Bendert Zevenbergen, Oxford Internet Institute presented a very watchable, and extremely interesting talk on the ethics of research in the global Internet. If you have the time, watching the video is well worth the investment in time.
There are real issues in the unexpected consequences of the Internet; we didn’t build this in the early days believing it was going to go global, or turn into a dependency on life-threatening outcomes like ambulance routing, power network management, or basic interpersonal communications. Bendert points out succinctly how easily we can fall into an ethical trap, exploring the Internet in the public space without a proper ethical risk review.
His examples include the use of known bugs to deploy test code into public devices without consent, the collection of public data such as Twitter without understanding the consequences for the producers, and the risks of exploring censorship by active tests inside the censoring economy.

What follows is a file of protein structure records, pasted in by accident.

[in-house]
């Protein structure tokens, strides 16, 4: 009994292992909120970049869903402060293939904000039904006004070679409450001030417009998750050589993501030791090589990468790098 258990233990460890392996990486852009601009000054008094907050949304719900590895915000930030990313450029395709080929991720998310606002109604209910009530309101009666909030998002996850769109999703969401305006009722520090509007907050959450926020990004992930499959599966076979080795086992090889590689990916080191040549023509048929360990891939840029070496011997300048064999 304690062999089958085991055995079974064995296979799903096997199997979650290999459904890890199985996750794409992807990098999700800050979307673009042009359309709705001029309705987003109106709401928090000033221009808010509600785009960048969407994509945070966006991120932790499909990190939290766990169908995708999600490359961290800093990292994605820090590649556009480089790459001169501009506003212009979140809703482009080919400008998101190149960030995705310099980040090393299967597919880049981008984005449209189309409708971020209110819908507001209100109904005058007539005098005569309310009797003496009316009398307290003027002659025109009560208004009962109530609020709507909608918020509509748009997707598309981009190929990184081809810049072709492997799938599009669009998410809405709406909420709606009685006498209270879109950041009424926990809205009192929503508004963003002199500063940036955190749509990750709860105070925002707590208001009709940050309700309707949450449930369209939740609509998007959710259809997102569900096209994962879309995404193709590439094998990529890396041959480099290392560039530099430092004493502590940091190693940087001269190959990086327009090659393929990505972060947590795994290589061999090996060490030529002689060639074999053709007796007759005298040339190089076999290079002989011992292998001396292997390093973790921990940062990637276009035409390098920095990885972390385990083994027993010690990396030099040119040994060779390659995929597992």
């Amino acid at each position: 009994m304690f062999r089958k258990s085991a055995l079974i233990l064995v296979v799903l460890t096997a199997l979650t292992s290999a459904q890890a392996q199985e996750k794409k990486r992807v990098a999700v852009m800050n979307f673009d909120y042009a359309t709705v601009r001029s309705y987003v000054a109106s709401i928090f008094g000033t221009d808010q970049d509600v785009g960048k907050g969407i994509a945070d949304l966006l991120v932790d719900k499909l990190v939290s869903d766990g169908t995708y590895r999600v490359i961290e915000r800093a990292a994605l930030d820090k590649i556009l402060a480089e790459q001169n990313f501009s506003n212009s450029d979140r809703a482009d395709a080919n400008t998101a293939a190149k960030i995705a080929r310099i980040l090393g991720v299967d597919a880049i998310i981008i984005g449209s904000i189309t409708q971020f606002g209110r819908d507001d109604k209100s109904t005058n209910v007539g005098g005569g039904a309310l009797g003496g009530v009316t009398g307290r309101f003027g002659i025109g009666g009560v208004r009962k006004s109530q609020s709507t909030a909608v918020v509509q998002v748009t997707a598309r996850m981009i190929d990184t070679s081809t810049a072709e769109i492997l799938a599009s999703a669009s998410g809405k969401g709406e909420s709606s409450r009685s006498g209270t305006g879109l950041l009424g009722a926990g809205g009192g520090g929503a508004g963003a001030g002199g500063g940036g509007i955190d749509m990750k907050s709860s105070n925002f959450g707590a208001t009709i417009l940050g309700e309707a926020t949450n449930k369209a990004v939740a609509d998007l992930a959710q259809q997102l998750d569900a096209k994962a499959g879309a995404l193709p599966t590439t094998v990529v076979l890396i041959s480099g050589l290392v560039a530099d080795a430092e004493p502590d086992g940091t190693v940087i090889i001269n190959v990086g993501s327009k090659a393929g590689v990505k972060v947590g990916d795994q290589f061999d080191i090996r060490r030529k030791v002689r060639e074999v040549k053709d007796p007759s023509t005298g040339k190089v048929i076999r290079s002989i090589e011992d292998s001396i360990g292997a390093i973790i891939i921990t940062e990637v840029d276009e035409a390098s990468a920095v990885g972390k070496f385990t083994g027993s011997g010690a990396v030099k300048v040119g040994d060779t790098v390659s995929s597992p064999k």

Meredith Whittaker from M-Labs (A Google funded interdisciplinery open Internet experimental body) strongly supported Bendert from the floor of the meeting. I think it’s clear the ethical basis of experimentation is being understood more widely as an issue of note.
The Oxford Internet Institute continues to meet and discuss the problem in an interdisciplinary forum with philosophers and computer scientists coming together. This is a very good conversation which I think we should all reflect on. I’m going to keep following them.
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